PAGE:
Thursday, December 31, 2009

Brain storm rising....

I've been typing up quite a bit, trying to transform a ton of stream of conscious writing into something a bit more coherent, and I'm not there yet. One of the first posts to come out of it I suspect will be about measuring the "length" of a hyperlink...

I'm still not sure what I mean, precisely, but I'm convinced that some have negative lengths, which is intriguing.

Parenting in 2010

I found this via a post Crime & Federalism, a new daily blog I intend to read.

I worry about Virginia... this addresses it, and gives me some ideas about how to help her stay safe.

Tuesday, December 29, 2009

Beware DimDim - Fake open source

I've been trying in the background of my day job to get a workable installation of DimDim going, and have discovered an ugly truth... they don't make a usable version of their software available... they are open-washing their service.

The current version of their service as deployed is 5.0

The last open source release is 4.5 as of the beginning of 2008... it is only available in a semi-working state as a complete VMware image, I can't get any of their installs to work after spending a few man-weeks on it. The VMware image is based on CentOS, which I'm totally unfamiliar with, customizing it was a nightmare, at best. Because it's an OS I'm unfamiliar with, I have no way of knowing what other things it is doing in the background.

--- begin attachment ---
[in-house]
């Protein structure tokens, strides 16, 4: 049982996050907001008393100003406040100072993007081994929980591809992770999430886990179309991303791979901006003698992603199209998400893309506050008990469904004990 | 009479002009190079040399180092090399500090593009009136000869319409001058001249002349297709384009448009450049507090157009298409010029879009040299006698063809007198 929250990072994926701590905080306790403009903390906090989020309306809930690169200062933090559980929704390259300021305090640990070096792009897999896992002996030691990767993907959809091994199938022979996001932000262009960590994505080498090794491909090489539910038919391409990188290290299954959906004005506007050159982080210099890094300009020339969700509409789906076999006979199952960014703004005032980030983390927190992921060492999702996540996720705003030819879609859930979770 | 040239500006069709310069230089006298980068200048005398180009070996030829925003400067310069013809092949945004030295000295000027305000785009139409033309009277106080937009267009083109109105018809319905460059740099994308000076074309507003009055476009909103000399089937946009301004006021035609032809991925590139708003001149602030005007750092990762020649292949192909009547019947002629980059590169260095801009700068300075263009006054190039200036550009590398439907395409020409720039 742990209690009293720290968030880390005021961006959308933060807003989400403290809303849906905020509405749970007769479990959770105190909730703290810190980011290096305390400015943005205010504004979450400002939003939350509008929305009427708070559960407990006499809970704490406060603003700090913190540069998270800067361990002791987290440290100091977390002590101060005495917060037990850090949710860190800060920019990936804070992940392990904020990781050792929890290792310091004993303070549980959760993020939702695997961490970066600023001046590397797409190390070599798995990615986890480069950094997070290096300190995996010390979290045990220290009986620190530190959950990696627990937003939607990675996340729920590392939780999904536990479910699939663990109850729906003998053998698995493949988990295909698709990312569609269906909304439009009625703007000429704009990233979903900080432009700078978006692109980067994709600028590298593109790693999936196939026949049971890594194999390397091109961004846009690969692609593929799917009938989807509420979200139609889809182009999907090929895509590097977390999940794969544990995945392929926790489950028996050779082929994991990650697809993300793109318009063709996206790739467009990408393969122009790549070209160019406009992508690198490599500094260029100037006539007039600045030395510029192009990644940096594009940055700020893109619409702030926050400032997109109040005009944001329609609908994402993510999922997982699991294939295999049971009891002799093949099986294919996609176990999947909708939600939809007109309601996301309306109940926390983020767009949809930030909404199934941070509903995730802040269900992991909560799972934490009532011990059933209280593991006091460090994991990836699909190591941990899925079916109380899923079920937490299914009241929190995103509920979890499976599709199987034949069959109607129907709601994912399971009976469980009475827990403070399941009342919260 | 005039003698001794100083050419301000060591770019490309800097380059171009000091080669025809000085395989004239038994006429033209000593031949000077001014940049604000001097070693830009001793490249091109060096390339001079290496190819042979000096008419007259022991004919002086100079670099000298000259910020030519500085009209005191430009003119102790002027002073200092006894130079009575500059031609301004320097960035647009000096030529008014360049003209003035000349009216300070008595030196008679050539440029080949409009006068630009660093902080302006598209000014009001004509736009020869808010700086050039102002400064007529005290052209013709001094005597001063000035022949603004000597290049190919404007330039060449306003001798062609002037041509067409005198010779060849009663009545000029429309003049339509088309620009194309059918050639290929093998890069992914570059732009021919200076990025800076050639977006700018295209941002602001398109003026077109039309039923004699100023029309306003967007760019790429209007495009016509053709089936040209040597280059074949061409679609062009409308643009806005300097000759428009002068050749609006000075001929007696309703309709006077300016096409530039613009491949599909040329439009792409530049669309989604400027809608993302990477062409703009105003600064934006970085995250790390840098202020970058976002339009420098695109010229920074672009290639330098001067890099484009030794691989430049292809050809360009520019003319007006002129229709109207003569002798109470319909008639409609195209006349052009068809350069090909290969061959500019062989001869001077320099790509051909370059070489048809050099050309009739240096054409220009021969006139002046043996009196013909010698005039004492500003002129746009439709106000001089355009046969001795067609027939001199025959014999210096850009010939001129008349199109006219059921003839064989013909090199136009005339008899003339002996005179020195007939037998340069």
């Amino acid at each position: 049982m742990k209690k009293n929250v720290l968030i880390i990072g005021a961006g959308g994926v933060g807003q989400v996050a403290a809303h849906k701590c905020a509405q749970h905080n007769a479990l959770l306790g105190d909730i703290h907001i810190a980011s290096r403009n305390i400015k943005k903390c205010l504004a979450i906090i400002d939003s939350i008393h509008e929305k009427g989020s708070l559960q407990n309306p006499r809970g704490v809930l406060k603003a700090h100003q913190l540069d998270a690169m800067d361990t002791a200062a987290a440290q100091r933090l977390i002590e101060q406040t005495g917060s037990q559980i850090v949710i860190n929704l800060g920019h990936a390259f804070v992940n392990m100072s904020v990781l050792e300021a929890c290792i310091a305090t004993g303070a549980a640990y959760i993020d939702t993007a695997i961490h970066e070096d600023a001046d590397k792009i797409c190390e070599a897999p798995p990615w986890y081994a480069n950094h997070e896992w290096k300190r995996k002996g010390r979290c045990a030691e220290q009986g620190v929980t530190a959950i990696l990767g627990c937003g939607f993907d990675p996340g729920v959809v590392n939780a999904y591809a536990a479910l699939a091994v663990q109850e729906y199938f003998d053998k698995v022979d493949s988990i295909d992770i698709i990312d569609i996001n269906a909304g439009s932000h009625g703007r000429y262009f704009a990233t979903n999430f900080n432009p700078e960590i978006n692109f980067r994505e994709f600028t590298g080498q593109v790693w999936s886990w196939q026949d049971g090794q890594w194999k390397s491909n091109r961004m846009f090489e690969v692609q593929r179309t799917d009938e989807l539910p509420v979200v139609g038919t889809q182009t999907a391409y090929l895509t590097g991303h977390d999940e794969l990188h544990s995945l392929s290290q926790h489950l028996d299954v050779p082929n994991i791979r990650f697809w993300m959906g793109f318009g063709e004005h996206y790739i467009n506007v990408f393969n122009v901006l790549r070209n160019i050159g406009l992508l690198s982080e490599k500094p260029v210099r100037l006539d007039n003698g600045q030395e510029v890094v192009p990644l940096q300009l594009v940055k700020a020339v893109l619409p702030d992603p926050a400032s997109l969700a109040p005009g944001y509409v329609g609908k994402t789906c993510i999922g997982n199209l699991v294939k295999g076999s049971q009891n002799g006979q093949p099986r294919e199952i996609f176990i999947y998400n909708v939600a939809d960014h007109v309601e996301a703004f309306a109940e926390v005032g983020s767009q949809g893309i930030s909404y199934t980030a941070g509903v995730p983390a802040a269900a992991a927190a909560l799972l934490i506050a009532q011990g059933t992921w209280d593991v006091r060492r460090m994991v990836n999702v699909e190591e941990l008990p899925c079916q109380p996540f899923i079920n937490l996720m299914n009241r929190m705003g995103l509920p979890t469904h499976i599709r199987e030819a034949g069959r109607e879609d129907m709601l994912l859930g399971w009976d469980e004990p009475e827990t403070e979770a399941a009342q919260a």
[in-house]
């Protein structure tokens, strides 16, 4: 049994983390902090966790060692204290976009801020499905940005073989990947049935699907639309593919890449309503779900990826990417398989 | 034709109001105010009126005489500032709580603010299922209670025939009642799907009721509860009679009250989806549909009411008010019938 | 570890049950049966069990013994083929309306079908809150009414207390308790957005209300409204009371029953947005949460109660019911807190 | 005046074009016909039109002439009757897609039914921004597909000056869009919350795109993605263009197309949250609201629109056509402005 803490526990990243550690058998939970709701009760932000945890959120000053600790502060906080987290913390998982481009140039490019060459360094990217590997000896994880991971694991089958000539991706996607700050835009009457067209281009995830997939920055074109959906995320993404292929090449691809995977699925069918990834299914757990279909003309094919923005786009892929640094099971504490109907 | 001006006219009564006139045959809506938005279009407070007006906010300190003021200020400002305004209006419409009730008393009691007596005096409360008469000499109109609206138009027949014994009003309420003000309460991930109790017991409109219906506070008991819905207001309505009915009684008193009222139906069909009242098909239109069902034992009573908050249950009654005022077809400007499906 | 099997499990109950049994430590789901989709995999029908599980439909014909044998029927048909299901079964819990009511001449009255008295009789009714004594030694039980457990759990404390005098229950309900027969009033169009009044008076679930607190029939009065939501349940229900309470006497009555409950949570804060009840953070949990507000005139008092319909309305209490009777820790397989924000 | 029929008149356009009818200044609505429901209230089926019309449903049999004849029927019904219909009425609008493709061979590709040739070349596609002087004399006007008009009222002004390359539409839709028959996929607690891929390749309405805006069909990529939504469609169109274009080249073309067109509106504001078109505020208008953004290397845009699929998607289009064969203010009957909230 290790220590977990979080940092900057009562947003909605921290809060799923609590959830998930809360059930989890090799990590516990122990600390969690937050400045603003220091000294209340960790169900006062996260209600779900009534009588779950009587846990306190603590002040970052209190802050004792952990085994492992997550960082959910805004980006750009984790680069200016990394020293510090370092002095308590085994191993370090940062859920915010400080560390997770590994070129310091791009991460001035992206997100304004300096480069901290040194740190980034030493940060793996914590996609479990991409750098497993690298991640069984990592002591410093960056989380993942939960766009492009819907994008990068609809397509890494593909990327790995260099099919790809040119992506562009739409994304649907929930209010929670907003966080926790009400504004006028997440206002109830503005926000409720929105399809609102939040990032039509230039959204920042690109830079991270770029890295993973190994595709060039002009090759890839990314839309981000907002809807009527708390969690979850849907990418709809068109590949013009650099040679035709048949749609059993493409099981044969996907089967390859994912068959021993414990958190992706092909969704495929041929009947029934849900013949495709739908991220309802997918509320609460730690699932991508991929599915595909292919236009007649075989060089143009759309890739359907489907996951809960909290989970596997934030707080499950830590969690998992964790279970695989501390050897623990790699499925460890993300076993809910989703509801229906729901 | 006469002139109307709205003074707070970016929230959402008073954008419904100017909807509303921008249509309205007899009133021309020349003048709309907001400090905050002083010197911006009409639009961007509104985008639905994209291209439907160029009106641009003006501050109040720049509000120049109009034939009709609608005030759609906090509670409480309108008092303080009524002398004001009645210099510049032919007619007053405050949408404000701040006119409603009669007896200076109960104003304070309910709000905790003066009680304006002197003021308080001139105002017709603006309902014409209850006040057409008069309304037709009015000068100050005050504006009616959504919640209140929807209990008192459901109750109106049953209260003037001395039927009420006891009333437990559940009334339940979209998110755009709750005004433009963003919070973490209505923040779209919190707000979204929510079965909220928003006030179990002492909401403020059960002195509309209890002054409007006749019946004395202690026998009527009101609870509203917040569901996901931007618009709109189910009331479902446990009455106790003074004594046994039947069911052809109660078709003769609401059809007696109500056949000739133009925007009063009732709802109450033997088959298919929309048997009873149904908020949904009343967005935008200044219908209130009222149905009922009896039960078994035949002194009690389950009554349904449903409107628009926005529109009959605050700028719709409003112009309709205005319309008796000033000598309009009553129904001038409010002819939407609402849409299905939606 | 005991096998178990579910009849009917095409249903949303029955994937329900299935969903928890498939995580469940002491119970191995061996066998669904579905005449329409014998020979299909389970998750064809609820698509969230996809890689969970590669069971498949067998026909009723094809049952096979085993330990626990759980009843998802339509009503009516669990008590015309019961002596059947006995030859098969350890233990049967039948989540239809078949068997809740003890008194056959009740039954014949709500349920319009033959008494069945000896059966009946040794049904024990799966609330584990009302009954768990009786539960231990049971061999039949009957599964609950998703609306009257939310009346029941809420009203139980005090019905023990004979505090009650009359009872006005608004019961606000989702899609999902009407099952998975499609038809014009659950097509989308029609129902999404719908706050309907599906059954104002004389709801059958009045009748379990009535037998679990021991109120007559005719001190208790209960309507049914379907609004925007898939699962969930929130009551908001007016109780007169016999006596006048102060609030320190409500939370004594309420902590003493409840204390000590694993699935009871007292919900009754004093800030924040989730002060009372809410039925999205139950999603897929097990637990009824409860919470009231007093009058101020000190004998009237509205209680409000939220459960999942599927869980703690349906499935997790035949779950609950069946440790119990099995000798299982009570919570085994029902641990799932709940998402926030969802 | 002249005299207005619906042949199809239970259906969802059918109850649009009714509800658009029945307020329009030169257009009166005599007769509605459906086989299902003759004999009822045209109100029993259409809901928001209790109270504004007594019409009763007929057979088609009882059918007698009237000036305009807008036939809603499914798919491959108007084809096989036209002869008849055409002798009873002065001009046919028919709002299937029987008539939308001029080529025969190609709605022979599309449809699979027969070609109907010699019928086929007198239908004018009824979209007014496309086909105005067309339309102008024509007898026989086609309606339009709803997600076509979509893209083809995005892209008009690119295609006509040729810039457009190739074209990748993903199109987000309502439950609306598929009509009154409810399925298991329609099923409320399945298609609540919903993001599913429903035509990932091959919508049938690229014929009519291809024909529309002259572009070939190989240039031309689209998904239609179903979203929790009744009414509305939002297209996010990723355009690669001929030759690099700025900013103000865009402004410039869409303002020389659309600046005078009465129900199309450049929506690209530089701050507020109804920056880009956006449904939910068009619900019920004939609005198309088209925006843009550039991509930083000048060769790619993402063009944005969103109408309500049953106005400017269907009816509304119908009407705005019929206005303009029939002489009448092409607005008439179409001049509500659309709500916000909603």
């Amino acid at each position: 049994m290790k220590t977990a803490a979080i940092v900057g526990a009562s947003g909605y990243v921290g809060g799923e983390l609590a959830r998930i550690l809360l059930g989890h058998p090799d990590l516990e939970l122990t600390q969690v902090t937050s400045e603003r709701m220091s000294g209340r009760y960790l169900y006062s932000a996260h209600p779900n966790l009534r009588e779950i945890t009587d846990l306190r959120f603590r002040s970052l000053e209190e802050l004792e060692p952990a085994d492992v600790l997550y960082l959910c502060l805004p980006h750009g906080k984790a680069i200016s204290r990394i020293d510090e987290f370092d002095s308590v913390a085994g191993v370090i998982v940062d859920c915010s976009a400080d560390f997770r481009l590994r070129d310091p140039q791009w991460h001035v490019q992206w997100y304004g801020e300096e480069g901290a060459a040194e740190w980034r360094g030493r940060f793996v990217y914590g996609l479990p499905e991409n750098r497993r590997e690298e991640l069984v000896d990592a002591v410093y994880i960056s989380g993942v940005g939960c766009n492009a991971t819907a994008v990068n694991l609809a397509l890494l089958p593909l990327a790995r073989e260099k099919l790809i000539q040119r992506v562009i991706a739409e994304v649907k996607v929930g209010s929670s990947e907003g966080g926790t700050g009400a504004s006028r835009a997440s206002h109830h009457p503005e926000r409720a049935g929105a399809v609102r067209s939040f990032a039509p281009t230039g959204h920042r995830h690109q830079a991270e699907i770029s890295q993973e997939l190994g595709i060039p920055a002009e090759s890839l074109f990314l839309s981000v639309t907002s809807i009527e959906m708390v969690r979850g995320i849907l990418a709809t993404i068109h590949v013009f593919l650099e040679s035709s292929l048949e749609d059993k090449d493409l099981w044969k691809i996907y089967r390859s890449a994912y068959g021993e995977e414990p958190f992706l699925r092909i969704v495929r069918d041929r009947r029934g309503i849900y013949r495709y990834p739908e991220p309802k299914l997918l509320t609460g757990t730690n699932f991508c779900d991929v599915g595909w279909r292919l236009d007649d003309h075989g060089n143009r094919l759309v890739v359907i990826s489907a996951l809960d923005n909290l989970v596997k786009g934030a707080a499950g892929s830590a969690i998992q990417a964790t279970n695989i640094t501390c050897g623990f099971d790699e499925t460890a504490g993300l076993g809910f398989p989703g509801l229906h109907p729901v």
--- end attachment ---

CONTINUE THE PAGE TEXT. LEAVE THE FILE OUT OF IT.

Learn from my errors, Save your time and effort, find some alternative to do your video conferencing.

Oh... and I'm not alone...

Read the comment by David Strickland at

Thursday, December 24, 2009


It's an idea whose time has come.... the #FollowTheMoney hashtag for helping the rest of us see how our future is being sold out.

Thursday, December 17, 2009

The sad state of US weapons technology

I saw this while I was waiting for the train today.... it was sufficiently surprising to warrant a $2.00 purchase of a newspaper... my first impulse purchase of a newspaper in more than a decade.

I can't believe how stupid the situation is.... go read this and weep....

  • The Wall Street Journal

Insurgents Hack U.S. Drones

$26 Software Is Used to Breach Key Weapons in Iraq; Iranian Backing Suspected

What this means is that our $10,000,000 drone can be subverted with a laptop for less than $1000.... a 10,000:1 advantage. It doesn't end there of course.

If the signal can be detected, it can be tracked, and jammed... possibly with something like a $50 microwave oven.

Spread spectrum technology was invented in the 1940's to allow us to securely control torpedoes... I can't believe they haven't come up with a communications channel for this stuff that can't be a bit harder to detect in the last 60 years with military budgets.



Tuesday, December 15, 2009

Indeterminant Intermediaries Imminent